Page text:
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Cancer survivor provides free health care for uninsured


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http://www.cnn.com/2009/HEALTH/08/20/cn ... index.html

Cancer survivor provides free health care for uninsured

BUNNELL, Florida (CNN) -- Faith Coleman had no health insurance when she learned she had cancer, but she describes her battle with the illness as "one of the absolute greatest blessings" of her life.

Faith Coleman's ordeal as an uninsured cancer patient drove her to help others without health insurance.

"Having kidney cancer was one of the best things that ever happened to me ... because I can truly empathize with patients," said Coleman, 54.

That compassion inspired Coleman to open a free clinic in her Florida community to help other uninsured people in need of medical care.

In July 2003, Coleman, a nurse practitioner, learned she had a malignant tumor growing on her right kidney. But as a contract worker for several doctors, she did not receive health insurance. Coleman's treatment totaled about $35,000, and she was forced to take out a mortgage on her house to help pay for it.

"I [fell] through the crack ... and I [had] a great job and a good education," said Coleman, a mother of six.

Realizing that her financial and health woes were not unique, Coleman -- now in remission -- became determined to help those in similar situations access medical treatment.

"I have been given another chance, and I felt that it was important for me to make a difference and to help other people," she said.

So after her recovery in 2004, Coleman approached Dr. John Canakaris. The local physician with 60 years of experience had been treating the indigent population for years. Canakaris was eager to reach more patients in need.

The two worked together to establish the Flagler County Free Clinic in Bunnell, Florida, which provides medical care for the uninsured. It has treated more than 6,700 patients.

The clinic opened its doors in February 2005, with eight volunteers treating eight patients. Since then, it has expanded to 120 volunteers who see about 80 patients every other weekend. Coleman said she's seen an increase in the number of patients at the clinic, which serves people who meet federal poverty guidelines.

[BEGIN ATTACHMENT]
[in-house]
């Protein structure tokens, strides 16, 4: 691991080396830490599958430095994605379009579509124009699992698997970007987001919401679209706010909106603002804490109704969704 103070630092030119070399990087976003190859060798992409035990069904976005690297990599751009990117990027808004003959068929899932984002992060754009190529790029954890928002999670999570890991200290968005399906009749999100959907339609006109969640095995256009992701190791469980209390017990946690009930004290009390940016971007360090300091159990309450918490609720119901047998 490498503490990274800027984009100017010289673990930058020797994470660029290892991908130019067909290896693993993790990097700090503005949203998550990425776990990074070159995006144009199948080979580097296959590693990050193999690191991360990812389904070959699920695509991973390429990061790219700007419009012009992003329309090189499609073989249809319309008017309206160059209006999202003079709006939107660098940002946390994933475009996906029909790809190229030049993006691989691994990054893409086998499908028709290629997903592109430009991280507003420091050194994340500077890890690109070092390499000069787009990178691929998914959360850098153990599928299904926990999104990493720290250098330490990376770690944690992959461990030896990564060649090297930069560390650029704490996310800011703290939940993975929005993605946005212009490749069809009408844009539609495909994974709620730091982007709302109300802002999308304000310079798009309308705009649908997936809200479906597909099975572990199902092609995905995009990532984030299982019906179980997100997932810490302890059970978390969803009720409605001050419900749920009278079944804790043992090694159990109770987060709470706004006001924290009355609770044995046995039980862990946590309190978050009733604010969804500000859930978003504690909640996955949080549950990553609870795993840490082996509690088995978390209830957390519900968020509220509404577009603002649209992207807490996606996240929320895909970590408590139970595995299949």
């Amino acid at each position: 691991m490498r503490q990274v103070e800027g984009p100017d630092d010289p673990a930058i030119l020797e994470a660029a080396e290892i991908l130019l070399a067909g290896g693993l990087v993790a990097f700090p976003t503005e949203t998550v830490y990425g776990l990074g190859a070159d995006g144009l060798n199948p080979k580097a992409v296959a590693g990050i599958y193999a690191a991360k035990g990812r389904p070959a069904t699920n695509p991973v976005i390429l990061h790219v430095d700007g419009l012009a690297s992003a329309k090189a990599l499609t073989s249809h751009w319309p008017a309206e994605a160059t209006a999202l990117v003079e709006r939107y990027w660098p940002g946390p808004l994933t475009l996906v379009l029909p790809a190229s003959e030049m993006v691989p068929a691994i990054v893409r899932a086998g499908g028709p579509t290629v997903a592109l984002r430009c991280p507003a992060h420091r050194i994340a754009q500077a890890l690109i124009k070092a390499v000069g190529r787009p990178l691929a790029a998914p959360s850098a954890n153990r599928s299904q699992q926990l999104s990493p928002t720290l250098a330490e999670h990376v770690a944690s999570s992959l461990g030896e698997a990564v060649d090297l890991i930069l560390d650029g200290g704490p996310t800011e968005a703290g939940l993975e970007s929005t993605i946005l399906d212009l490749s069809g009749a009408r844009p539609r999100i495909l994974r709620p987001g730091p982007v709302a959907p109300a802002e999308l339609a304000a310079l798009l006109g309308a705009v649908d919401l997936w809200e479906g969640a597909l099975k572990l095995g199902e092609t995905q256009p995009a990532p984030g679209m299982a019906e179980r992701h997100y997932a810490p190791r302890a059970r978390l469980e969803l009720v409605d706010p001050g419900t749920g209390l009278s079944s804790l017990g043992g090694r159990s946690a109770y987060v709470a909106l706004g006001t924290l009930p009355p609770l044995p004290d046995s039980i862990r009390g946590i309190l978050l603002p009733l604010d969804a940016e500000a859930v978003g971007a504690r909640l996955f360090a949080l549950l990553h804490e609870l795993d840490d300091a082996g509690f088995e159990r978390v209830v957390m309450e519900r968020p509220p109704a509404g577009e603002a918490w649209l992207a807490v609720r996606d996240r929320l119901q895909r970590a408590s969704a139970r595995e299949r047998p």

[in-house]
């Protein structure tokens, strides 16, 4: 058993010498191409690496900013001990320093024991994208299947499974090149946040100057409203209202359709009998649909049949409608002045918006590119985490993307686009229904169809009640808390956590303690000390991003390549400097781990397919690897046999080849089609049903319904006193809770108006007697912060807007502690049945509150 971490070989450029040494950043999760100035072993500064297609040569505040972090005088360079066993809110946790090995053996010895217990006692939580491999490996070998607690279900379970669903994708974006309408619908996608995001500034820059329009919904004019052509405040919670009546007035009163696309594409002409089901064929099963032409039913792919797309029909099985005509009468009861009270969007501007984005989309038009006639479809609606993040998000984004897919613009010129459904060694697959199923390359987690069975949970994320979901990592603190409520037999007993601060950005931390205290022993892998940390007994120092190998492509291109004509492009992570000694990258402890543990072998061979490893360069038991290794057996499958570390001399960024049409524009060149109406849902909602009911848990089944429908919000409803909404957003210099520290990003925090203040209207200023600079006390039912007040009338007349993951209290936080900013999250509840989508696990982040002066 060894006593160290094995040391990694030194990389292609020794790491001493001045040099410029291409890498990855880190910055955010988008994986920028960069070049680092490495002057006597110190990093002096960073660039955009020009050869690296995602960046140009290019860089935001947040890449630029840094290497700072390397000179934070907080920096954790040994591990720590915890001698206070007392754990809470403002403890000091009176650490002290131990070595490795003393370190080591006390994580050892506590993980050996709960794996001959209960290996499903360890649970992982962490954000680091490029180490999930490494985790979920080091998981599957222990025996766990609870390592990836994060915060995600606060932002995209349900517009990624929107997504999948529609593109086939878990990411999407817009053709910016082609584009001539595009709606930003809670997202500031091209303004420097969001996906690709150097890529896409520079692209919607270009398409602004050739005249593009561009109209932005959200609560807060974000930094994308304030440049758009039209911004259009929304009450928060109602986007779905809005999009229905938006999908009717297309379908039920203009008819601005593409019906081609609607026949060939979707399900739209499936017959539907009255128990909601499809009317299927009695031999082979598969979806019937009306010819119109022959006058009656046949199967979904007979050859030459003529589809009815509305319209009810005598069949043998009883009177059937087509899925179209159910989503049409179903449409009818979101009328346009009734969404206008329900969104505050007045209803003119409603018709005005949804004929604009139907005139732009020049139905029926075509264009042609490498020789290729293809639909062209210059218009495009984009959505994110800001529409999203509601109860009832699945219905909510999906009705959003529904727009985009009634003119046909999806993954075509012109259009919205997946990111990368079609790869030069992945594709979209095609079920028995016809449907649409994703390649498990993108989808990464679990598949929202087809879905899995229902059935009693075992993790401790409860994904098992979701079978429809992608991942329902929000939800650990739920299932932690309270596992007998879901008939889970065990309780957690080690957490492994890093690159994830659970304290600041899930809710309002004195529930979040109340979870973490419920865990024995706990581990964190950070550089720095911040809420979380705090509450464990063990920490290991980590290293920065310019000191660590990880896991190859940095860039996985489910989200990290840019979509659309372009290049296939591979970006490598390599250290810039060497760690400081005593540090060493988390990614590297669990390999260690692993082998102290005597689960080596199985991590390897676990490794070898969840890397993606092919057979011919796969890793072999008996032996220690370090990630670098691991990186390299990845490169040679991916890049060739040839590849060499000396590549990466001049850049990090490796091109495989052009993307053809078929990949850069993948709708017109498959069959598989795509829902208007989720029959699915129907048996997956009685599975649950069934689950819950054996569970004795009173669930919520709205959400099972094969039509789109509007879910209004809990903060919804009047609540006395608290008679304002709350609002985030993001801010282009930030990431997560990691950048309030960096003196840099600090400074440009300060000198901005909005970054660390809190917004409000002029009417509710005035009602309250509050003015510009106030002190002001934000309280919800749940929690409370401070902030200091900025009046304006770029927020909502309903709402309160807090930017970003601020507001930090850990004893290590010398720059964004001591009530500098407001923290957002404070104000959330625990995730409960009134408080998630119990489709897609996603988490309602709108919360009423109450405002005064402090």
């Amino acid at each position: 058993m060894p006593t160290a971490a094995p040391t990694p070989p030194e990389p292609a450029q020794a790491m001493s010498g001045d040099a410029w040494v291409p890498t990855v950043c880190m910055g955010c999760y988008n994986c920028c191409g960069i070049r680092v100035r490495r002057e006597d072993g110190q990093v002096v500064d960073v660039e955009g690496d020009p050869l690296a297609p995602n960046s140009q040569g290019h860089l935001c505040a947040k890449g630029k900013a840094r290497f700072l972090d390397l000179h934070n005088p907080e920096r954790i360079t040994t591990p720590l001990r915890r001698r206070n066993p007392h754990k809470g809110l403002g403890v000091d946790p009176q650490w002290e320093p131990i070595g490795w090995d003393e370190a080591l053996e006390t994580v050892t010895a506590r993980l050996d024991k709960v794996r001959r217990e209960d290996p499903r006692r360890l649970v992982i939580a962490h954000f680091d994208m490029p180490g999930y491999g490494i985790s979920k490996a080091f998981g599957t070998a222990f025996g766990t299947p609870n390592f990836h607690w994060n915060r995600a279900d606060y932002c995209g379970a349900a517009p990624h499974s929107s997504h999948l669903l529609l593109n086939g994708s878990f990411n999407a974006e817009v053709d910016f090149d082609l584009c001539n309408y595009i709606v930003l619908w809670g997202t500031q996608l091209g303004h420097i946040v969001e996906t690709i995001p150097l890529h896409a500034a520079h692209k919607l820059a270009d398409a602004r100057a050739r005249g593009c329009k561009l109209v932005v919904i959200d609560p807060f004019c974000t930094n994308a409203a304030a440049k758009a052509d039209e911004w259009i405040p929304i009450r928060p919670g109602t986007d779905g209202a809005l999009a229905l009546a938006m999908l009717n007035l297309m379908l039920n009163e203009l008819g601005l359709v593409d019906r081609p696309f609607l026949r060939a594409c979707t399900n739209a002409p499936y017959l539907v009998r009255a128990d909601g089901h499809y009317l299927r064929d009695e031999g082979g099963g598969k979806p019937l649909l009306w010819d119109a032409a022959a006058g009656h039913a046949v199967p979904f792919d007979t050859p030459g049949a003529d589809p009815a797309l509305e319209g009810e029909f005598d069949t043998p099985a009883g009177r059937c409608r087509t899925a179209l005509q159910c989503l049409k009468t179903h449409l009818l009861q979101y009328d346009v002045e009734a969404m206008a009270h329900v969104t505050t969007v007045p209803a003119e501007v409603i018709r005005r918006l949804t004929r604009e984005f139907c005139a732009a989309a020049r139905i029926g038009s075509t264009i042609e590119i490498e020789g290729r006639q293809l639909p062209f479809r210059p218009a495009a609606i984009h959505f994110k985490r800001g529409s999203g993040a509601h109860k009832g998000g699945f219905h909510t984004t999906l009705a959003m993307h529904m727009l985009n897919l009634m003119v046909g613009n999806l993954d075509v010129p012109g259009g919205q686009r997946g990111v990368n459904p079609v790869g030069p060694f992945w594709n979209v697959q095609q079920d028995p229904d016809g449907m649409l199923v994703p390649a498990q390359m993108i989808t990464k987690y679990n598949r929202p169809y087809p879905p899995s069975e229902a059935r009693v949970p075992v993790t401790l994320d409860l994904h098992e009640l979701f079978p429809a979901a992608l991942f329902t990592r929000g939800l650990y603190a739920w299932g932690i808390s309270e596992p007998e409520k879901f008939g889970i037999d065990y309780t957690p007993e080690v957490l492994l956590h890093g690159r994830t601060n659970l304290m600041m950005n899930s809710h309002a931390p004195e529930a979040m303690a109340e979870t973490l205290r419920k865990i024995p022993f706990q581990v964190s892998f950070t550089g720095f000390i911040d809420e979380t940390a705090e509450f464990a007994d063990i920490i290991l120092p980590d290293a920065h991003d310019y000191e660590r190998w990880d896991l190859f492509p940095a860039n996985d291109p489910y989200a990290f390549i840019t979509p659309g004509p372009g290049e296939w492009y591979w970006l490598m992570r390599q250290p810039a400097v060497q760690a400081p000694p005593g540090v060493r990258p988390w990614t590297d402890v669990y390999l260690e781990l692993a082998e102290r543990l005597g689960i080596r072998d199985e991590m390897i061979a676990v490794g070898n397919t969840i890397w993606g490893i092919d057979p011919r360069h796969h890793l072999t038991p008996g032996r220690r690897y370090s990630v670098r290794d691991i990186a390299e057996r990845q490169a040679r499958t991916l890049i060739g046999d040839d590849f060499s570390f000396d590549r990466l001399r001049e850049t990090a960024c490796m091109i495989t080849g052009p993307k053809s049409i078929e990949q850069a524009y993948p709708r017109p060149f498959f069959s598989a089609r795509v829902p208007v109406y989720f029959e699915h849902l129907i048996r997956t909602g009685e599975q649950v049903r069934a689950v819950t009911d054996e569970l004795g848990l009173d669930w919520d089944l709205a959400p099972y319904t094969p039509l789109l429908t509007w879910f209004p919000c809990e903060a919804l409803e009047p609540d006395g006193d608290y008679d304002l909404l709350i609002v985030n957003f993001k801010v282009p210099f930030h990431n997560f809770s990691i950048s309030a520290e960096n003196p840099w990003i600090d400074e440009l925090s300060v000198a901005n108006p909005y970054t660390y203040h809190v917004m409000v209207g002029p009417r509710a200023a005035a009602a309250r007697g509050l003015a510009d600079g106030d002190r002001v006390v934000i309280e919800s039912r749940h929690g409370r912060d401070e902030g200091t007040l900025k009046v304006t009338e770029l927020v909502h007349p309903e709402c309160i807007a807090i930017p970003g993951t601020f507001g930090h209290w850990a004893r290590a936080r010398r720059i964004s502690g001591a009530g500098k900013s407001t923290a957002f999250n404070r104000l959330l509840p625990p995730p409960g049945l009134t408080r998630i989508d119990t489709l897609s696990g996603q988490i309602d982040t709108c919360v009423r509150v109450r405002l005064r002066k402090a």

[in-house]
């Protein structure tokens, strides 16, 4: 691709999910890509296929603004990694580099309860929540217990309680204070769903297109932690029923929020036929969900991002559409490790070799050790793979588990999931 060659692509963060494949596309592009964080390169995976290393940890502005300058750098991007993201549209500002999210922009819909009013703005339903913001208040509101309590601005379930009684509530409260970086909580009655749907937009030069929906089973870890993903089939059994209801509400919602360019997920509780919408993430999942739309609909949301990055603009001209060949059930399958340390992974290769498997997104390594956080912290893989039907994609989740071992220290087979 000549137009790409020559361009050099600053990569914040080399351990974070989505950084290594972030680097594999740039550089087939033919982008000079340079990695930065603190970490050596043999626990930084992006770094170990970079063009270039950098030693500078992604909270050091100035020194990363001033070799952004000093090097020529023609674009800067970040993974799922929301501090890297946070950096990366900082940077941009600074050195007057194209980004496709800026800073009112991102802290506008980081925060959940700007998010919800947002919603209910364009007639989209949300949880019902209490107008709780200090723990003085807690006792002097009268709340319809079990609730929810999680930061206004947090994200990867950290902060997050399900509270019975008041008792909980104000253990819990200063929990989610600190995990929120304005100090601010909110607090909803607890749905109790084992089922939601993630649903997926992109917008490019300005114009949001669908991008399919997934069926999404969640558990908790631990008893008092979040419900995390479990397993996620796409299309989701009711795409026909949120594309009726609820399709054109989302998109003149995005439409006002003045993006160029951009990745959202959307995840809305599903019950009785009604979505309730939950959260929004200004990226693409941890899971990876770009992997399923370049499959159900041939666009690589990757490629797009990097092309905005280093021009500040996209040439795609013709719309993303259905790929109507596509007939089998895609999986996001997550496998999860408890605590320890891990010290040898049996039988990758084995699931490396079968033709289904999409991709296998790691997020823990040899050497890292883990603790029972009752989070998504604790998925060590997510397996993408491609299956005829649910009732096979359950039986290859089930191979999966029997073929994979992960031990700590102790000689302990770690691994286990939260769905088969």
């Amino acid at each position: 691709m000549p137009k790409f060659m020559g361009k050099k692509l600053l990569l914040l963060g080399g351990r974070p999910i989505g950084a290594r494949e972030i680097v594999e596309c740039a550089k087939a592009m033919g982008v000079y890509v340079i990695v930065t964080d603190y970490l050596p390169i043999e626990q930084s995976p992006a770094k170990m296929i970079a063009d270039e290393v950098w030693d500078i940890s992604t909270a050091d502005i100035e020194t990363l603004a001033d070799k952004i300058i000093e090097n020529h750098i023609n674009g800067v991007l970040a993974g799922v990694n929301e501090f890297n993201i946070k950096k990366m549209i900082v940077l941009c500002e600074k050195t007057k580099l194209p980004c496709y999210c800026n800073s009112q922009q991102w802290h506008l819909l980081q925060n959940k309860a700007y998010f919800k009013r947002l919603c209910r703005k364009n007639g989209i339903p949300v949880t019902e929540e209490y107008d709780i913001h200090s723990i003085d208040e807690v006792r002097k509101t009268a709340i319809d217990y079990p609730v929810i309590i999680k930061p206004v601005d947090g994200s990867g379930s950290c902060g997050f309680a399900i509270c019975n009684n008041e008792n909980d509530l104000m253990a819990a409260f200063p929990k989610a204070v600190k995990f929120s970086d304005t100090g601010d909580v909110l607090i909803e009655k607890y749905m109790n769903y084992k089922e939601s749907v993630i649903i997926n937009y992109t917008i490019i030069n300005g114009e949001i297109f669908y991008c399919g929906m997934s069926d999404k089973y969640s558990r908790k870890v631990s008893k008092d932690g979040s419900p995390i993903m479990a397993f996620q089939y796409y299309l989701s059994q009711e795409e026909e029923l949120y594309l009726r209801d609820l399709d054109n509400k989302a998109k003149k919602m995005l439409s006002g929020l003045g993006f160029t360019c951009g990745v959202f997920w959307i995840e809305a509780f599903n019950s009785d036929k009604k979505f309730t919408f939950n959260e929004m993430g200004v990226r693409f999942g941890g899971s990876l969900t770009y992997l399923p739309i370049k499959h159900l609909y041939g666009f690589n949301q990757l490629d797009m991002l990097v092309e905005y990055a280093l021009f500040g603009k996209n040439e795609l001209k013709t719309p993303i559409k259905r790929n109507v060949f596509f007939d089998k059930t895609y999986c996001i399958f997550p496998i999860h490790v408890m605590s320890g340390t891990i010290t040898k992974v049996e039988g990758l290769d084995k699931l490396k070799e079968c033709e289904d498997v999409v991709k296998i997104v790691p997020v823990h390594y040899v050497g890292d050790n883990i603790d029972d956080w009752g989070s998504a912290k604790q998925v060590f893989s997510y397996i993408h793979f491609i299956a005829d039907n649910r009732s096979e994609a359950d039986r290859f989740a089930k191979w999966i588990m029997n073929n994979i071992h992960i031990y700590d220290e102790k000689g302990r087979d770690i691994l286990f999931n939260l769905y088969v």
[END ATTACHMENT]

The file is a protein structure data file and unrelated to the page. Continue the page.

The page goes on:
"If you see 100 cars in the parking lot, that's us!" Coleman said, describing how she tells people the way to find the clinic. "We have what I call 'controlled chaos.' It's just busy, busy, busy, go, go, go." Watch the "controlled chaos" at the clinic »

Health insurance: 'Nebulous, fairy-like thing'

Flagler County has a 15.5 percent unemployment rate -- the highest in Florida -- according to the U.S. Bureau of Labor Statistics. Living without medical insurance often is the only way for some local struggling families to make ends meet, Coleman said.

"When your health insurance [premium] is the same or more than your mortgage payment on your home, which one do you think they're going to choose?" Coleman asked.

"They have to live. They have to eat. Insurance becomes the nebulous fairy-like thing that's flying around out here. It would be nice to have because it's silver and shiny and pretty, but it's too expensive to hold on to. So it has to go," she said.

The clinic, which operates out of a building donated by Canakaris and other doctors for use on the weekends, is not affiliated with any hospitals, Coleman said. The local Rotary Club, churches and private contributions help fund the operation. In addition, physicians volunteer to see patients recommended by the clinic, and an imaging center donates two X-rays and two CAT scans per month.

Coleman says she and her team generally treat common illnesses like diabetes, hypertension and other chronic diseases, but adds "we've also found a lot of cancers." Many diagnoses have led to life-saving treatments. Watch Coleman interact with patients at her clinic »

"I had this lump growing in my throat on the right side and it just kept getting bigger and bigger, and I didn't have any insurance," said Franklin Dias, a cancer survivor. "Ms. Coleman called in one of her buddies who said this is an emergency ... [then] I was in the hospital."

Today, Dias is cancer-free. And to show his appreciation of the clinic, he bakes.

"I paid them in banana bread, zucchini bread, pumpkin bread," Dias said.

Emilio Viera, a Cuban immigrant, also credits Coleman with saving his life.

"She was perfect, she was precise, she was accurate," said Viera. "I'll be very grateful all my life to Ms. Coleman. She's 'Faith,' and when you have five minutes with her she makes you have faith."

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